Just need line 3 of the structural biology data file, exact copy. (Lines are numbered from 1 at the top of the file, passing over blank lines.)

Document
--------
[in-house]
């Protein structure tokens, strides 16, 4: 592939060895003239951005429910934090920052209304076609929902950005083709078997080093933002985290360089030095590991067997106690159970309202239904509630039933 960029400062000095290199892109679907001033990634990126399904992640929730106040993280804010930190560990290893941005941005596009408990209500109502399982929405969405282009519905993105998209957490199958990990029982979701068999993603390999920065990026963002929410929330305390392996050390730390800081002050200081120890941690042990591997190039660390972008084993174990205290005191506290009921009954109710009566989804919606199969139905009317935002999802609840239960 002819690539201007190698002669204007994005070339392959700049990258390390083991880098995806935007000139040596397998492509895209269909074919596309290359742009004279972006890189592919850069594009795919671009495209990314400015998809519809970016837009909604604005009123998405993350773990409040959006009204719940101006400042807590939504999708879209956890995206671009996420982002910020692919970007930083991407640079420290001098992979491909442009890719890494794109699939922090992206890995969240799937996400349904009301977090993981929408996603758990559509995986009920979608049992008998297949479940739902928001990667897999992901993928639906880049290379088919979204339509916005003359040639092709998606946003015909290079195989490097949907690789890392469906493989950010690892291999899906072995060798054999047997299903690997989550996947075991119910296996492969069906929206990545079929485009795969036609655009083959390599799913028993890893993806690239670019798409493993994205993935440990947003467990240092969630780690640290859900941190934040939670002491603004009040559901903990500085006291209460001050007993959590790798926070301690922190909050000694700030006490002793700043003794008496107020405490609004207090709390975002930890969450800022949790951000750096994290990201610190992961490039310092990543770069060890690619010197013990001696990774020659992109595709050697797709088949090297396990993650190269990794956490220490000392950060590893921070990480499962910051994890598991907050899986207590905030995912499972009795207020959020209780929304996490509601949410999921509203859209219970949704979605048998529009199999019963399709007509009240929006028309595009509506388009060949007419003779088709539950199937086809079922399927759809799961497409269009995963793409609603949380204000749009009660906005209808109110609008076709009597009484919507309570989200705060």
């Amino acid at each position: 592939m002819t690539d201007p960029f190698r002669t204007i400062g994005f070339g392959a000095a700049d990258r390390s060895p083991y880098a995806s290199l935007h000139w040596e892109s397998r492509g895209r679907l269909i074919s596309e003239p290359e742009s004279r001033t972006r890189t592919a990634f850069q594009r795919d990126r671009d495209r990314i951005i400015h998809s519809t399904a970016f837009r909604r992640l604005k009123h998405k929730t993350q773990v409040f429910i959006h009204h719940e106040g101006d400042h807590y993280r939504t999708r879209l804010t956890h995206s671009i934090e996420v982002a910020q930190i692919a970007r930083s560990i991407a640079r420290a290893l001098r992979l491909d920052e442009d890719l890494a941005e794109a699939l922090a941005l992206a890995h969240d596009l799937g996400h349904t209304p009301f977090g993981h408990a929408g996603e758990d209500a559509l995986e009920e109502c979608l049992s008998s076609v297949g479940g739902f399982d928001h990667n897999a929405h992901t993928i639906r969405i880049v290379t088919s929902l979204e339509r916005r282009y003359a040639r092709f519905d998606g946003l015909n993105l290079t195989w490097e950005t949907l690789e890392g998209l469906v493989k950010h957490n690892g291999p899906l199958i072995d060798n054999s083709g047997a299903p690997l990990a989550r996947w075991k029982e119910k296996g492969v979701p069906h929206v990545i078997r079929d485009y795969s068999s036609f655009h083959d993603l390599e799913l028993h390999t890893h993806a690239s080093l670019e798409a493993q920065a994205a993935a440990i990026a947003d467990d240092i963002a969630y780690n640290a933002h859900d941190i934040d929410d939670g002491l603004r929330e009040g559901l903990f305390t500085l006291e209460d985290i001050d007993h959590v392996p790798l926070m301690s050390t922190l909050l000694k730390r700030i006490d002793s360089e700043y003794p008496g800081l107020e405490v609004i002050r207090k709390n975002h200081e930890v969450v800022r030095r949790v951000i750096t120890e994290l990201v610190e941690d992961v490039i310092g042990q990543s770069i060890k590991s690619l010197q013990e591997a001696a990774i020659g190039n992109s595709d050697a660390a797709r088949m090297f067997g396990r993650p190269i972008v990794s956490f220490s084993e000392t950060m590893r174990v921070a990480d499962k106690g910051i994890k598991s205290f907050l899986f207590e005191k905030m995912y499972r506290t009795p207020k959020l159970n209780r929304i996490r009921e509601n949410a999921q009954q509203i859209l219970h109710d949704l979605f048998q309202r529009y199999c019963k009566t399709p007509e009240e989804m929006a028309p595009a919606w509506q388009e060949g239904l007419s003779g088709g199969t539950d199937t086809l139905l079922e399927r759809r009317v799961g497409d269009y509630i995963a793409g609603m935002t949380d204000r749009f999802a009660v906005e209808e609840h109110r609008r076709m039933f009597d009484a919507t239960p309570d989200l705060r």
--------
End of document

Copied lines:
């Amino acid at each position: 592939m002819t690539d201007p960029f190698r002669t204007i400062g994005f070339g392959a000095a700049d990258r390390s060895p083991y880098a995806s290199l935007h000139w040596e892109s397998r492509g895209r679907l269909i074919s596309e003239p290359e742009s004279r001033t972006r890189t592919a990634f850069q594009r795919d990126r671009d495209r990314i951005i400015h998809s519809t399904a970016f837009r909604r992640l604005k009123h998405k929730t993350q773990v409040f429910i959006h009204h719940e106040g101006d400042h807590y993280r939504t999708r879209l804010t956890h995206s671009i934090e996420v982002a910020q930190i692919a970007r930083s560990i991407a640079r420290a290893l001098r992979l491909d920052e442009d890719l890494a941005e794109a699939l922090a941005l992206a890995h969240d596009l799937g996400h349904t209304p009301f977090g993981h408990a929408g996603e758990d209500a559509l995986e009920e109502c979608l049992s008998s076609v297949g479940g739902f399982d928001h990667n897999a929405h992901t993928i639906r969405i880049v290379t088919s929902l979204e339509r916005r282009y003359a040639r092709f519905d998606g946003l015909n993105l290079t195989w490097e950005t949907l690789e890392g998209l469906v493989k950010h957490n690892g291999p899906l199958i072995d060798n054999s083709g047997a299903p690997l990990a989550r996947w075991k029982e119910k296996g492969v979701p069906h929206v990545i078997r079929d485009y795969s068999s036609f655009h083959d993603l390599e799913l028993h390999t890893h993806a690239s080093l670019e798409a493993q920065a994205a993935a440990i990026a947003d467990d240092i963002a969630y780690n640290a933002h859900d941190i934040d929410d939670g002491l603004r929330e009040g559901l903990f305390t500085l006291e209460d985290i001050d007993h959590v392996p790798l926070m301690s050390t922190l909050l000694k730390r700030i006490d002793s360089e700043y003794p008496g800081l107020e405490v609004i002050r207090k709390n975002h200081e930890v969450v800022r030095r949790v951000i750096t120890e994290l990201v610190e941690d992961v490039i310092g042990q990543s770069i060890k590991s690619l010197q013990e591997a001696a990774i020659g190039n992109s595709d050697a660390a797709r088949m090297f067997g396990r993650p190269i972008v990794s956490f220490s084993e000392t950060m590893r174990v921070a990480d499962k106690g910051i994890k598991s205290f907050l899986f207590e005191k905030m995912y499972r506290t009795p207020k959020l159970n209780r929304i996490r009921e509601n949410a999921q009954q509203i859209l219970h109710d949704l979605f048998q309202r529009y199999c019963k009566t399709p007509e009240e989804m929006a028309p595009a919606w509506q388009e060949g239904l007419s003779g088709g199969t539950d199937t086809l139905l079922e399927r759809r009317v799961g497409d269009y509630i995963a793409g609603m935002t949380d204000r749009f999802a009660v906005e209808e609840h109110r609008r076709m039933f009597d009484a919507t239960p309570d989200l705060r």